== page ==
Quincy News

Cancer Crush benefit raises funds for local patients

Stu Pyatt, right, spins the wheel for a chance to win a pistol while volunteers, Kim Webel and Kevin Jobe, await the results at Cancer Crush at the Ambiance on Friday, Apr. 19, 2019. The event brought out hundreds from to help raise money for community members affected by cancer. | H-W Photo/Katelyn Metzger
Katelyn Metzger1|
By Herald-Whig
Posted: Apr. 19, 2019 10:50 pm Updated: Apr. 19, 2019 11:14 pm

QUINCY -- Ross Schulte threw a few darts on Friday night, hoping for a win not only for himself but for local cancer patients.

"I've got more tickets in my pocket," the Mendon man said. "I'm trying to win stuff and to donate for a good cause."

Helping out the cause of local cancer patients drew hundreds of people to the sixth annual Community Cancer Crush benefit banquet at the Ambiance, featuring live and silent auctions, a meal, entertainment by Madd Hoss Jackson and a chance to win prizes.

"This is a great opportunity to give back," Schulte said. "I was affected by breast cancer with the loss of my mother. My wife works for Blessing Hospice. She sees it on a daily basis."

When Luke Tappe lost his dad, Ted, to cancer five years ago, he just wanted to do something to help. He took all the negative energy surrounding his dad's death and turned it into something positive by launching Cancer Crush.

"This is Year Six of Cancer Crush. We have raised so far $320,000 plus for local cancer patients," Tappe said.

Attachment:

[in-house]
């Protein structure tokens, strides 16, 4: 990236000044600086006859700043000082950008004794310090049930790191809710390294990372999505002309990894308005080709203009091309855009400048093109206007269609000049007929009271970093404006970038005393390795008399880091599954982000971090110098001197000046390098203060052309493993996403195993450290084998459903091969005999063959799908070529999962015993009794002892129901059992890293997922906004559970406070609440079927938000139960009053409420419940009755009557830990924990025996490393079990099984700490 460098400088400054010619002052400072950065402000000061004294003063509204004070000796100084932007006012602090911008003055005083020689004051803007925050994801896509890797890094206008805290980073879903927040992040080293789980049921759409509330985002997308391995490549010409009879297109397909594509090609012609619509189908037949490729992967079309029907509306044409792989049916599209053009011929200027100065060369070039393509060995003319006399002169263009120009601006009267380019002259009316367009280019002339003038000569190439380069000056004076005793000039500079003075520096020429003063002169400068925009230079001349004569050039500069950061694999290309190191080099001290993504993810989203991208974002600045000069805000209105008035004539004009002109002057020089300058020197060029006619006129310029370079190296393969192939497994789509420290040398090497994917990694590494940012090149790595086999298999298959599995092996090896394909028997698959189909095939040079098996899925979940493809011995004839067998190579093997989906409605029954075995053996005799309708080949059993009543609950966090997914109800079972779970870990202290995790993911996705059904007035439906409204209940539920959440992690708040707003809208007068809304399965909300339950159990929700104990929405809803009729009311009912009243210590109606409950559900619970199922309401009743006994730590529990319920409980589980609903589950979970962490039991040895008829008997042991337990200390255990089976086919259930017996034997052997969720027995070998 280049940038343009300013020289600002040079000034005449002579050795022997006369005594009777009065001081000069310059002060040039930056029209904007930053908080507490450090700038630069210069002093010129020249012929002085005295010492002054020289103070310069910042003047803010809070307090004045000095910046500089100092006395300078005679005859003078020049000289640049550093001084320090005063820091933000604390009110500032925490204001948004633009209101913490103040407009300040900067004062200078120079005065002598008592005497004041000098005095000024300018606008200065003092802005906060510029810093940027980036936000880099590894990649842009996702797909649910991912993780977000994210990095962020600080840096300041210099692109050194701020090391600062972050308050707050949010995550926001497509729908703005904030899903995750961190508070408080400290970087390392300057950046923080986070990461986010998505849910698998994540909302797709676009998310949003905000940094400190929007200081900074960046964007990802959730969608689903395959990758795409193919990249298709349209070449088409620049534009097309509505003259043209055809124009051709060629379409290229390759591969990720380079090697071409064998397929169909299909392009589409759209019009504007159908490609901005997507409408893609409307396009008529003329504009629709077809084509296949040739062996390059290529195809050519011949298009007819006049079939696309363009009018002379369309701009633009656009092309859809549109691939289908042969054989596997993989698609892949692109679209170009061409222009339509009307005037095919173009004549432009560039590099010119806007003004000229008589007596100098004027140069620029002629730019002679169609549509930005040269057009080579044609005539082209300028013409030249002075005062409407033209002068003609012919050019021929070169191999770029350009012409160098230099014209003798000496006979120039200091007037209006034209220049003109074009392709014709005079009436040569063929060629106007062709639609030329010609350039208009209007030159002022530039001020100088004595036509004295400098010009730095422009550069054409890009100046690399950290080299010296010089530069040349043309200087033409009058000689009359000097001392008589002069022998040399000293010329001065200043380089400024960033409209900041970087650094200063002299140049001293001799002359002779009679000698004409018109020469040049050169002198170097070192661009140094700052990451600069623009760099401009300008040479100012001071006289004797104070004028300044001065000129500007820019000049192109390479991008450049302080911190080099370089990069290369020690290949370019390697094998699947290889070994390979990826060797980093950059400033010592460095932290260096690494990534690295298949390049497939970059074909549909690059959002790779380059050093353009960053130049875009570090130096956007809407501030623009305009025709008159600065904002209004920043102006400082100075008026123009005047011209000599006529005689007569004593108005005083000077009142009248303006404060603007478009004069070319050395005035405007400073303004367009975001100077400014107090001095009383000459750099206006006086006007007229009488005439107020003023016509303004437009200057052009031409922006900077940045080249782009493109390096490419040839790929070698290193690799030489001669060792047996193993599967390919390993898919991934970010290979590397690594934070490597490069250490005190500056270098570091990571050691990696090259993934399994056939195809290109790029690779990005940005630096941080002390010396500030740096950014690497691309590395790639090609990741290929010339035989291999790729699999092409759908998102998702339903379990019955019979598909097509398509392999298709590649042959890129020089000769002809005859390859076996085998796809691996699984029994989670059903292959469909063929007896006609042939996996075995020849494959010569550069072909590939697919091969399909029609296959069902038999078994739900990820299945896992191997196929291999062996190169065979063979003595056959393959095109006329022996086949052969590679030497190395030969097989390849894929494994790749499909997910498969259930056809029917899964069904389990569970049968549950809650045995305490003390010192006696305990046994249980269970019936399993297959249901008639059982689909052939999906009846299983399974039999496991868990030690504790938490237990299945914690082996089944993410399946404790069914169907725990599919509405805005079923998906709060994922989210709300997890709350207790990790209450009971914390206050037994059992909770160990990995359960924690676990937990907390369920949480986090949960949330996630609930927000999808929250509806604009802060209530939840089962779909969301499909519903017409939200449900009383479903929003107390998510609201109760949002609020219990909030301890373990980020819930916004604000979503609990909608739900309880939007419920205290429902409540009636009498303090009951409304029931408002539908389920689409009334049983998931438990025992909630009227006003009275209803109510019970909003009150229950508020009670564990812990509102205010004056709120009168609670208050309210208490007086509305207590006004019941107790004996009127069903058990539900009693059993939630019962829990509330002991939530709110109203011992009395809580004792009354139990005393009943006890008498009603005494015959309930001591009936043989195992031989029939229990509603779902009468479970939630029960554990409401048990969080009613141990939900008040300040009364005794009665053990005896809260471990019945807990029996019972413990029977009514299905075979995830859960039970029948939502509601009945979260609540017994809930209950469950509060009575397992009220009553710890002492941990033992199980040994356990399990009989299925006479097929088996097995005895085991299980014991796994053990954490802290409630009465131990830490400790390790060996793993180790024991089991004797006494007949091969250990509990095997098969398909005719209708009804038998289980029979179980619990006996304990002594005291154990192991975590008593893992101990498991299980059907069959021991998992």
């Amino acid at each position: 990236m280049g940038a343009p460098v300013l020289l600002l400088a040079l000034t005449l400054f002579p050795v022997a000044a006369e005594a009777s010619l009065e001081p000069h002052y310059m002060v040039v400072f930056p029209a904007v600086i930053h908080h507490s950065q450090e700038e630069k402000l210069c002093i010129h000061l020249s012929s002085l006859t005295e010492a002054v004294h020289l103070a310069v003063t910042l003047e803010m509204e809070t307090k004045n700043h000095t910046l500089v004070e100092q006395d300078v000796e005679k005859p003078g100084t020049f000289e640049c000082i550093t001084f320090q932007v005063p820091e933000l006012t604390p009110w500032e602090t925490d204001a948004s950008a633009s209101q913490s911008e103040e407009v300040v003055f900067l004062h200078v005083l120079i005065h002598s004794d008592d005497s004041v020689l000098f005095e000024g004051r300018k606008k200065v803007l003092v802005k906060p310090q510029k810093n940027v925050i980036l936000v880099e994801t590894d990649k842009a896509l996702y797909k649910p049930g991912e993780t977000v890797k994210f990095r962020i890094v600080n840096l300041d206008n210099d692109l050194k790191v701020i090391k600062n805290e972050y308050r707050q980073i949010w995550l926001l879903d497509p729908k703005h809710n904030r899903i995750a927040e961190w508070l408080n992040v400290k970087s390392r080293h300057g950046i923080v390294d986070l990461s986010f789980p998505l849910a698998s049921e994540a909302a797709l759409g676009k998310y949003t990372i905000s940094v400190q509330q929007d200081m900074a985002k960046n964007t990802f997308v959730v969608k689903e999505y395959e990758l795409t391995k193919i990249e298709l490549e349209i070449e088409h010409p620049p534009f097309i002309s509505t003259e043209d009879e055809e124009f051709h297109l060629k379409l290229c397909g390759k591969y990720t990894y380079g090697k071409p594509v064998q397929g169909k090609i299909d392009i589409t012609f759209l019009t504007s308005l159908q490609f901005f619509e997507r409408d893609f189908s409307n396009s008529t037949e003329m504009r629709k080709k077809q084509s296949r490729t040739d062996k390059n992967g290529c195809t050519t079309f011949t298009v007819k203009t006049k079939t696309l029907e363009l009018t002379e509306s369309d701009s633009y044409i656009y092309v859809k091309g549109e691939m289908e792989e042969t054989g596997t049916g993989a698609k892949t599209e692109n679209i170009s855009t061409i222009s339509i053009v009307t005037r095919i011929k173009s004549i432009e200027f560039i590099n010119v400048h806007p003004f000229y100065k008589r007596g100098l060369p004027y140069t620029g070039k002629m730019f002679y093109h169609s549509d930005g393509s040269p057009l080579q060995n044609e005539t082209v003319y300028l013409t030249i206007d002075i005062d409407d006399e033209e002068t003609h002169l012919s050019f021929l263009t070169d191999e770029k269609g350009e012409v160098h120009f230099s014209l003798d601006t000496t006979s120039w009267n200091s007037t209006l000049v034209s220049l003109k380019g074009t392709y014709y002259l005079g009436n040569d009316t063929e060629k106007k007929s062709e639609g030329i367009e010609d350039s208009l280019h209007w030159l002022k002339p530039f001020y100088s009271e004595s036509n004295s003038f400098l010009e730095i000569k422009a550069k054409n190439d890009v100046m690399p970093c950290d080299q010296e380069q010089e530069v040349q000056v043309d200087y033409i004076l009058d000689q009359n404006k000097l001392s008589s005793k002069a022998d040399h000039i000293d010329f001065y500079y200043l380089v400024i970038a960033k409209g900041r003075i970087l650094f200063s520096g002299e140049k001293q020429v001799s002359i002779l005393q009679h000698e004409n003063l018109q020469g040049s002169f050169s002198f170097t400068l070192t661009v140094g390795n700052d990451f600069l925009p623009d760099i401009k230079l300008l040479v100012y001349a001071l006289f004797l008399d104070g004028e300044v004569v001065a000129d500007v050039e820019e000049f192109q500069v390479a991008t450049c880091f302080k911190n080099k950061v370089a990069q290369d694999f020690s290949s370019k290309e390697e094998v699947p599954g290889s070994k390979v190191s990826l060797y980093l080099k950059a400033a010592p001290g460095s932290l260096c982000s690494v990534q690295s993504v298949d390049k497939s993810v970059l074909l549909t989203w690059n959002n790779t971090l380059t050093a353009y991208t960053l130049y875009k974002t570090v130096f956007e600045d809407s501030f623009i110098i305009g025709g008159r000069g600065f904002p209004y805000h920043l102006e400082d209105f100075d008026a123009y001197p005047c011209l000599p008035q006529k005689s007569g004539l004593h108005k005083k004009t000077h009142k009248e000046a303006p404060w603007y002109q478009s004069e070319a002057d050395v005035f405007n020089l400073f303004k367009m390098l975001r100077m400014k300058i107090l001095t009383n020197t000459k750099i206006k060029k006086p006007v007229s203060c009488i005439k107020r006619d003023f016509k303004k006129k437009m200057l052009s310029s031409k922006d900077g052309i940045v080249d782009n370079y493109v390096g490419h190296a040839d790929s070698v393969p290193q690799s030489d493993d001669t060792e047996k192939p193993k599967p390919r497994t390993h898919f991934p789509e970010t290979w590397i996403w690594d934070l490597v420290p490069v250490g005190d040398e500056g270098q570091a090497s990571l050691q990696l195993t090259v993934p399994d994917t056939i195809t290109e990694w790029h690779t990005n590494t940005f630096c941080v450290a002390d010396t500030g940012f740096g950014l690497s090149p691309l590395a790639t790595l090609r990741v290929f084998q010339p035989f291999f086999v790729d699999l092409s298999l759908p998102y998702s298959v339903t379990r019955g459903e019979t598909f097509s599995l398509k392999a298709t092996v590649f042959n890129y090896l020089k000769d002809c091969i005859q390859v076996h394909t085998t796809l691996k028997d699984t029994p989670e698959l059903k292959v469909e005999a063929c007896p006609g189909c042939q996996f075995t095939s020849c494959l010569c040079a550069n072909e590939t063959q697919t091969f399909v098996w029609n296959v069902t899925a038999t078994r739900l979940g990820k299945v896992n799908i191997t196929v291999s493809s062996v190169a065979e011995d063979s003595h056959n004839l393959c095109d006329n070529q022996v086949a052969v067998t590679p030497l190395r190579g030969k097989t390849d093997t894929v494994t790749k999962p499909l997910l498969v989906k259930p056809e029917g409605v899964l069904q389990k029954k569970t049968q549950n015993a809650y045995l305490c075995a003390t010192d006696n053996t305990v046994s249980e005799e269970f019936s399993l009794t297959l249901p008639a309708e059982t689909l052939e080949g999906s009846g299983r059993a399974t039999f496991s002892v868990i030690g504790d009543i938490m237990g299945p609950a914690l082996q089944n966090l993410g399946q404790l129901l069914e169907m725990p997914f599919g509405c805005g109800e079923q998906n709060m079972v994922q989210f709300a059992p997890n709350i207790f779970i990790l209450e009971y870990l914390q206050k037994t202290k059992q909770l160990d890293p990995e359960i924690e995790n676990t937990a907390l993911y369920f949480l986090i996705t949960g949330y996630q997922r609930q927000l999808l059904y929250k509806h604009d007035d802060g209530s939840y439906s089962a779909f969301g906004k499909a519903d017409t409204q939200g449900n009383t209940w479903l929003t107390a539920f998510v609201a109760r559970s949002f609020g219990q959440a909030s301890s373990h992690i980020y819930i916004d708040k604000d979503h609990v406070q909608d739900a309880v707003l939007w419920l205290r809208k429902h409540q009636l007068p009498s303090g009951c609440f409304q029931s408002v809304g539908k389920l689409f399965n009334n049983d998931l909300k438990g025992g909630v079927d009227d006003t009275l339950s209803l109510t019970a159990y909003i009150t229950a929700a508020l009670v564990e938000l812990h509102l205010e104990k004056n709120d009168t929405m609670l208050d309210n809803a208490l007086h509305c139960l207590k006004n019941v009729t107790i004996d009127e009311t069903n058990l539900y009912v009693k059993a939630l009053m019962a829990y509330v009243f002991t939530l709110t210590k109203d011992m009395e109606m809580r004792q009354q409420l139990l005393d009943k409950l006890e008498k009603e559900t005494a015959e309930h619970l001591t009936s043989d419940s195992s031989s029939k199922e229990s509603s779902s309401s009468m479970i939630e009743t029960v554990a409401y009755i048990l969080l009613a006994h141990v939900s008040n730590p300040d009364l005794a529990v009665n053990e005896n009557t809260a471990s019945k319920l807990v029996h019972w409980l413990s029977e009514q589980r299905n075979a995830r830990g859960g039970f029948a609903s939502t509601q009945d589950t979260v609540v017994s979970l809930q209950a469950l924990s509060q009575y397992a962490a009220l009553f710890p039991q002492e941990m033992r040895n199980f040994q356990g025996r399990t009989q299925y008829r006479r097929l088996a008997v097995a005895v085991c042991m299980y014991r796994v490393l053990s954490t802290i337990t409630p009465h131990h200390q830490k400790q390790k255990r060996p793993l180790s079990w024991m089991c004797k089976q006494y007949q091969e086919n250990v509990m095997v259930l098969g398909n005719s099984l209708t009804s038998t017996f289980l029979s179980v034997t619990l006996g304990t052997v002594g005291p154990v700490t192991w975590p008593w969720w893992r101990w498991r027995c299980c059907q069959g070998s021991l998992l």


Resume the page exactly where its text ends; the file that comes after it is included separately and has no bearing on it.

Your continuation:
Proceeds aid Cancer Crush's efforts to help with house and/or car payments, medicinal needs, transportation, utilities, lodging and more for those fighting the disease.

"It's a lot of work, but a lot of fun. It's a labor of love," Tappe said. "I couldn't do anything else to make my old man more proud."

Barb Kurk and Rosie Baskett took pride in the community's willingness to help those fighting the disease. Both women work in the radiation department of the Blessing Cancer Center and forge close bonds with patients.

"I love people who care that much about cancer patients and want to help. They deserve it," said Kurk, who lives in Quincy.

"It's a huge support. The community is tremendous," said Baskett, who lives in Palmyra, Mo. "At this point, pretty much everybody is touched by cancer in their family."

Carla McKnight came to the benefit for the first time. Some of her family members have been touched by cancer, and "I'm trying to help out," the Ursa woman said.

So was Greg Reis, who accompanied his wife, a longtime nurse at Blessing Hospital who works with cancer patients.

"We've had multiple people in her family, my family lost to cancer, multiple friends," he said. "This is a great opportunity for the community to come out and support the cancer patients in Quincy, Ill."

 

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